Among these are the quintets for clarinet and string quartet by Mozart and Brahms and Schubert’s last song, The Shepherd on the Rock

There are also the sonatas of Brahms, his Trio for clarinet, cello and piano, Schubert’s octet, Weber’s quintet for clarinet and strings as well as his works for clarinet and piano.These are pieces that I have performed but not recorded. Those as well as Francis Poulenc’s clarinet sonata, his sonata for two clarinets and his sextet for piano and winds are all on my list of possible future projects.

Do you have a favourite concert venue to perform in and why?

My orchestra’s hall is in the beautiful Palace of Fine Arts in downtown Mexico City. Visually, the hall is spectacular and when we play with a small orchestra, our backdrop is a magnificent Art Deco stained glass mosaic of the two volcanoes in the Valley of Mexico, Popocatepetl and Iztlazihuatl.

I also like to perform at a modern circular hall with another tongue twister name, Sala Nezahualcoyotl, at the southern end of Mexico City which is the home of the Autonomous University’s orchestra. That hall, built in the ‘70s has great acoustics.

What I like in a space for chamber music is where there is a good acoustic with enough reverberation so you can hear the end of one note as you begin the next one, but not too much as to take clarity away from the music. I also like a space in which one can feel a connection between the performers and the audience. A lovely venue in downtown Mexico City which has these qualities is a beautiful room in the National Art Museum where there are weekly chamber concerts.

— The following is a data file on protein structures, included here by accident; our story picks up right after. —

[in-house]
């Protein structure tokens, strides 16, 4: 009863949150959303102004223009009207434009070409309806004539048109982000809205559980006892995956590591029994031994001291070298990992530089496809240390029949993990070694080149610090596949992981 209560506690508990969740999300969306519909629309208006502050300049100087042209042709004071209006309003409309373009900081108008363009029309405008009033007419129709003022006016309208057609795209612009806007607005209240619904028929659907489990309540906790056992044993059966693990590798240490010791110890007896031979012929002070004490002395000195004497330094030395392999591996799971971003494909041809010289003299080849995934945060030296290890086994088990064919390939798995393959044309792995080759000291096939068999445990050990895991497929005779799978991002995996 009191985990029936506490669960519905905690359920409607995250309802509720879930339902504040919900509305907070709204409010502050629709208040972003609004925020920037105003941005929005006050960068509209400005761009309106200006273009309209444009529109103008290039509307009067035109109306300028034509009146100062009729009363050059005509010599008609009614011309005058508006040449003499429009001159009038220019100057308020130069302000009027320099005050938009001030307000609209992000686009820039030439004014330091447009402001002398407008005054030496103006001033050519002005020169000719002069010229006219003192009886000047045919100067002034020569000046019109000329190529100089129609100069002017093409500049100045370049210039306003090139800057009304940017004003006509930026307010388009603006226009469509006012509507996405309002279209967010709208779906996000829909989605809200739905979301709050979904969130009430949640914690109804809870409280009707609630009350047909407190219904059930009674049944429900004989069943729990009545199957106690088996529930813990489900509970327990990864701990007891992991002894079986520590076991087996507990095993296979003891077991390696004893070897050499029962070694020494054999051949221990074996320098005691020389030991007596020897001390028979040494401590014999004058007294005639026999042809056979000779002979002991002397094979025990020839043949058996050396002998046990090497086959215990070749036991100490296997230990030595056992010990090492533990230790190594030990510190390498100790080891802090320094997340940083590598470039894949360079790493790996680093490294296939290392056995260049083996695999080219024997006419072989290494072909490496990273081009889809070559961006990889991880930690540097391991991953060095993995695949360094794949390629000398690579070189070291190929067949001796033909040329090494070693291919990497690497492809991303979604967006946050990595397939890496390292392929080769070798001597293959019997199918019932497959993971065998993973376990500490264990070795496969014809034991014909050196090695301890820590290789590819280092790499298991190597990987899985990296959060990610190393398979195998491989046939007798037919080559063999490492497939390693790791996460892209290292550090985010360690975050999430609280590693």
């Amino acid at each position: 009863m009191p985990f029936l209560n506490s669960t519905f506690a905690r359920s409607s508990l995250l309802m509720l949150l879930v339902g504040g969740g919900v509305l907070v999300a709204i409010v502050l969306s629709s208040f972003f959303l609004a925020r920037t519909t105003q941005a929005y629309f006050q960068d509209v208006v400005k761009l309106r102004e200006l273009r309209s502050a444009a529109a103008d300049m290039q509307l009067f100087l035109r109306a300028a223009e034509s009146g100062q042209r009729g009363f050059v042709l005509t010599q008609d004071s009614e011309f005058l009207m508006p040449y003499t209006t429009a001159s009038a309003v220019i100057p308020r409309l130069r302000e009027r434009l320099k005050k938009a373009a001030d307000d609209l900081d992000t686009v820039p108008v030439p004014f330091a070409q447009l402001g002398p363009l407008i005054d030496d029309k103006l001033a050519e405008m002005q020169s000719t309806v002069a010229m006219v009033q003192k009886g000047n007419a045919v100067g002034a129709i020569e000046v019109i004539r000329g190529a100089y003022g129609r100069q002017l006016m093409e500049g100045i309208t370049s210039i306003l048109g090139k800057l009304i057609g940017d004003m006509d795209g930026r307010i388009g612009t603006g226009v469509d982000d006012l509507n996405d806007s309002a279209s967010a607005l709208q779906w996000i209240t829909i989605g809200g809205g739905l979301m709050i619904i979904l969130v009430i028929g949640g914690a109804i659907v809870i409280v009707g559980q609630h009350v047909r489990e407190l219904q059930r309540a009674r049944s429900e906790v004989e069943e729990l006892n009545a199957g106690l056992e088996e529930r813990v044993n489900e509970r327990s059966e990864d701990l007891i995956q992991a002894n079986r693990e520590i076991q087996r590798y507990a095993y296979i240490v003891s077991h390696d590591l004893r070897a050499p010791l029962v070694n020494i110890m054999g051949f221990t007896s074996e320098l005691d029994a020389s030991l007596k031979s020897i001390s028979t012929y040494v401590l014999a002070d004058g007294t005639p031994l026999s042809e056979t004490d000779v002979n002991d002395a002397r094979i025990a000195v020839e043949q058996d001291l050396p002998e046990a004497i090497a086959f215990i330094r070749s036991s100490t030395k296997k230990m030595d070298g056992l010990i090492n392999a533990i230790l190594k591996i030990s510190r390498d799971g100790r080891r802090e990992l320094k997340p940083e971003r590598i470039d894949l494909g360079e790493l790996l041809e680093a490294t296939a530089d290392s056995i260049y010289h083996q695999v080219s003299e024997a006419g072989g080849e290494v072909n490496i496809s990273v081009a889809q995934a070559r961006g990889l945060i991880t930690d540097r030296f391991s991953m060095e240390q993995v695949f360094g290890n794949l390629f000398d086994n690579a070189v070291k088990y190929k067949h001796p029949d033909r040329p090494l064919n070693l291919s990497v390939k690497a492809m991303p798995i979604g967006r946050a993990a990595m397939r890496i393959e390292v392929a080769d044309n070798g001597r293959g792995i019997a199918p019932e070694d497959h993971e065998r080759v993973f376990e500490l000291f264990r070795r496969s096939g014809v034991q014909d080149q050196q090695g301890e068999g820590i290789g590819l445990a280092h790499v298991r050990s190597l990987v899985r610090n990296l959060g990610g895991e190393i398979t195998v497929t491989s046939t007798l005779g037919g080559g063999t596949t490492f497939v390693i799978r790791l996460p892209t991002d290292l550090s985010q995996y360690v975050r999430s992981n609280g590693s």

What do you feel needs to be done to grow classical music audiences/listeners?

This is a tough topic. I think solutions depend a lot on context. I grew up in the United States where performing arts organizations are funded privately for the most part. On the side of music education, most states have performing arts programs in the public schools. In contrast, in Mexico, most of the performing arts institutions are supported by state and federal government. However, government supported schools don’t have instrumental performing arts programs. In both countries, I have been involved with projects to introduce classical and orchestral music to young people, both by bussing students to the concert hall and by bussing musicians to the schools.

Mexico is a country of music lovers. In a city like Mexico City, because the cost of tickets for many events is subsidized, they are relatively accessible –if it costs a similar amount to go to hear a live orchestra performance as it does to go to the movies, the potential audience is greater.